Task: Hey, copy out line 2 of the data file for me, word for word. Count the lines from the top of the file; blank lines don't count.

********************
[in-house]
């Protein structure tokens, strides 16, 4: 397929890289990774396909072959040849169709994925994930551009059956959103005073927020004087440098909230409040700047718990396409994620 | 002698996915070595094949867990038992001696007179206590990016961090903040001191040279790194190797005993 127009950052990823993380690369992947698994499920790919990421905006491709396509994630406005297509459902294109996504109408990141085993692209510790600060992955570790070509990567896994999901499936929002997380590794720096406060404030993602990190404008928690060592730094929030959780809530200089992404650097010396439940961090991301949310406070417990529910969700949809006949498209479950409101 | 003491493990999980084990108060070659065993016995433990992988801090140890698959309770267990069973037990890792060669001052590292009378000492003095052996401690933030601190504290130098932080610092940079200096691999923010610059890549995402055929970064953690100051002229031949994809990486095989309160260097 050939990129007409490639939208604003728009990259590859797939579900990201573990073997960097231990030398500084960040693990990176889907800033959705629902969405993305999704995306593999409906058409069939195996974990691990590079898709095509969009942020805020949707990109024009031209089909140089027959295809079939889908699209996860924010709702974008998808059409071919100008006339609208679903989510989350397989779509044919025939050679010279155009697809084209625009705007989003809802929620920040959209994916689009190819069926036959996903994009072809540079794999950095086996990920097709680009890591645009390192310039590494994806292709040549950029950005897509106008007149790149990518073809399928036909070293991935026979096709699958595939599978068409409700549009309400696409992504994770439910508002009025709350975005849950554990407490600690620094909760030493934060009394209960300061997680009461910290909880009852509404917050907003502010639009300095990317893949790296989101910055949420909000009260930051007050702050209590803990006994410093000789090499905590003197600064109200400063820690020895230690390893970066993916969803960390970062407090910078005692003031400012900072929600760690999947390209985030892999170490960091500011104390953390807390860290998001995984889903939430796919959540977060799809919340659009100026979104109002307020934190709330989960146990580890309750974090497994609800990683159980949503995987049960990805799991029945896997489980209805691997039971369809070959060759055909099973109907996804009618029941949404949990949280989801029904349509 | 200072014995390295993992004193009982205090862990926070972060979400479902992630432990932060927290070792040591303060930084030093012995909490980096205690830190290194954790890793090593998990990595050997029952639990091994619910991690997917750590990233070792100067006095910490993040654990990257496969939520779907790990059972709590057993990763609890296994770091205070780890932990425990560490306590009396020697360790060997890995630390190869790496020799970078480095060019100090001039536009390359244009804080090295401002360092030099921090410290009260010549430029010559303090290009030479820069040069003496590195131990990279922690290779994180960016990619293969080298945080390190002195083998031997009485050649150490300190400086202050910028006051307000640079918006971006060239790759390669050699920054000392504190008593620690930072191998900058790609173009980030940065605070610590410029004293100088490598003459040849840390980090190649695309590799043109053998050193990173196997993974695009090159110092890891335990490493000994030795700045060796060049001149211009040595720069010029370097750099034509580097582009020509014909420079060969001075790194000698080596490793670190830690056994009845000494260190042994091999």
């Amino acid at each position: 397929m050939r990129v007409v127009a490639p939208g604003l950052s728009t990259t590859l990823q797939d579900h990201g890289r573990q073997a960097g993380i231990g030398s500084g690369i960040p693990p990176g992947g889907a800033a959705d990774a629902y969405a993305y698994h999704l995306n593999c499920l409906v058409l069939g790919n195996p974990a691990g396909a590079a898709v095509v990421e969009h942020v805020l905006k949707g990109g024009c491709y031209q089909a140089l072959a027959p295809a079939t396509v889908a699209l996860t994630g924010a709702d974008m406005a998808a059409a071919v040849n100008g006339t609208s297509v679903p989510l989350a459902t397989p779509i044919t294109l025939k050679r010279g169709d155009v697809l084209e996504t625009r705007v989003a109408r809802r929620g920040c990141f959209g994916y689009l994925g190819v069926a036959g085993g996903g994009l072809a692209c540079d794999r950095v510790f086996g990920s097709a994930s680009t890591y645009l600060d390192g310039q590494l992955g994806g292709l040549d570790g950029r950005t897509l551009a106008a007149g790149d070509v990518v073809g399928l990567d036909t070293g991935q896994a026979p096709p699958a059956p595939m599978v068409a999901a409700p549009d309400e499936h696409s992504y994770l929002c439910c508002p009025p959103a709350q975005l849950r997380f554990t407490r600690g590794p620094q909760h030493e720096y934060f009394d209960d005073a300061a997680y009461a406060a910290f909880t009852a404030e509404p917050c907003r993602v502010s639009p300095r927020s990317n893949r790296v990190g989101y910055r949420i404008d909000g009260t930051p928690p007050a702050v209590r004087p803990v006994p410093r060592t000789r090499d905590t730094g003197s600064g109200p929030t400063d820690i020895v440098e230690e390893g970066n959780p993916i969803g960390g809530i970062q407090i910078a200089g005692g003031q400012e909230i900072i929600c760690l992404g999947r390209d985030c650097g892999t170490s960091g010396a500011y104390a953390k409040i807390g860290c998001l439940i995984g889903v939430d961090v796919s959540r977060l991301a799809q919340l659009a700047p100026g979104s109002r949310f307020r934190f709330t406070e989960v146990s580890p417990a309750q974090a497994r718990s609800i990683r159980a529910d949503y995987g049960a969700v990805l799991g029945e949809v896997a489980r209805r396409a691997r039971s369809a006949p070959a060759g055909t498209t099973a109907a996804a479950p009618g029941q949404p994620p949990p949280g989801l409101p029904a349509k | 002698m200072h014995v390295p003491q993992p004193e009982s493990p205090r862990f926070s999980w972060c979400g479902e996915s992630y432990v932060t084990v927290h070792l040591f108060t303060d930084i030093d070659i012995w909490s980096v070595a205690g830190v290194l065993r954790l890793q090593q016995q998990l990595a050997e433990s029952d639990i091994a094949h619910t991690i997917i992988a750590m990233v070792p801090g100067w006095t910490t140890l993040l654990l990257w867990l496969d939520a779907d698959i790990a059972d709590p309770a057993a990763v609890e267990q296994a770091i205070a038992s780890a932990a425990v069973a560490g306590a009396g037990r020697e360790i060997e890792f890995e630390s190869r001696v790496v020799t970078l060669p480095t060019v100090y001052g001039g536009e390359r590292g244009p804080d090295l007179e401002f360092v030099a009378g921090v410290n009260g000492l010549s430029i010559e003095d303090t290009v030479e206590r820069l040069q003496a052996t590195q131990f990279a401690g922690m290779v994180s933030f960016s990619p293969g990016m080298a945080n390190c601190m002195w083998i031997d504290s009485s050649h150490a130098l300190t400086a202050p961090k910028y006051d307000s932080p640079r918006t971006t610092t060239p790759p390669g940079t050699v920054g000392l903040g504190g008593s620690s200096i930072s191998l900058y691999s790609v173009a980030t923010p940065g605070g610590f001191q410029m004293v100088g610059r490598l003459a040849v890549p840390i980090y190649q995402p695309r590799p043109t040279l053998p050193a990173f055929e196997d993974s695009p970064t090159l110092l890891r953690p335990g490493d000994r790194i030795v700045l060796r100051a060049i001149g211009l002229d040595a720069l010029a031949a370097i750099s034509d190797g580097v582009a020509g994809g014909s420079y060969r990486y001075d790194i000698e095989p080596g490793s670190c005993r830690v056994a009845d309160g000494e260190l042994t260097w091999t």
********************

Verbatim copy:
């Protein structure tokens, strides 16, 4: 397929890289990774396909072959040849169709994925994930551009059956959103005073927020004087440098909230409040700047718990396409994620 | 002698996915070595094949867990038992001696007179206590990016961090903040001191040279790194190797005993 127009950052990823993380690369992947698994499920790919990421905006491709396509994630406005297509459902294109996504109408990141085993692209510790600060992955570790070509990567896994999901499936929002997380590794720096406060404030993602990190404008928690060592730094929030959780809530200089992404650097010396439940961090991301949310406070417990529910969700949809006949498209479950409101 | 003491493990999980084990108060070659065993016995433990992988801090140890698959309770267990069973037990890792060669001052590292009378000492003095052996401690933030601190504290130098932080610092940079200096691999923010610059890549995402055929970064953690100051002229031949994809990486095989309160260097 050939990129007409490639939208604003728009990259590859797939579900990201573990073997960097231990030398500084960040693990990176889907800033959705629902969405993305999704995306593999409906058409069939195996974990691990590079898709095509969009942020805020949707990109024009031209089909140089027959295809079939889908699209996860924010709702974008998808059409071919100008006339609208679903989510989350397989779509044919025939050679010279155009697809084209625009705007989003809802929620920040959209994916689009190819069926036959996903994009072809540079794999950095086996990920097709680009890591645009390192310039590494994806292709040549950029950005897509106008007149790149990518073809399928036909070293991935026979096709699958595939599978068409409700549009309400696409992504994770439910508002009025709350975005849950554990407490600690620094909760030493934060009394209960300061997680009461910290909880009852509404917050907003502010639009300095990317893949790296989101910055949420909000009260930051007050702050209590803990006994410093000789090499905590003197600064109200400063820690020895230690390893970066993916969803960390970062407090910078005692003031400012900072929600760690999947390209985030892999170490960091500011104390953390807390860290998001995984889903939430796919959540977060799809919340659009100026979104109002307020934190709330989960146990580890309750974090497994609800990683159980949503995987049960990805799991029945896997489980209805691997039971369809070959060759055909099973109907996804009618029941949404949990949280989801029904349509 | 200072014995390295993992004193009982205090862990926070972060979400479902992630432990932060927290070792040591303060930084030093012995909490980096205690830190290194954790890793090593998990990595050997029952639990091994619910991690997917750590990233070792100067006095910490993040654990990257496969939520779907790990059972709590057993990763609890296994770091205070780890932990425990560490306590009396020697360790060997890995630390190869790496020799970078480095060019100090001039536009390359244009804080090295401002360092030099921090410290009260010549430029010559303090290009030479820069040069003496590195131990990279922690290779994180960016990619293969080298945080390190002195083998031997009485050649150490300190400086202050910028006051307000640079918006971006060239790759390669050699920054000392504190008593620690930072191998900058790609173009980030940065605070610590410029004293100088490598003459040849840390980090190649695309590799043109053998050193990173196997993974695009090159110092890891335990490493000994030795700045060796060049001149211009040595720069010029370097750099034509580097582009020509014909420079060969001075790194000698080596490793670190830690056994009845000494260190042994091999």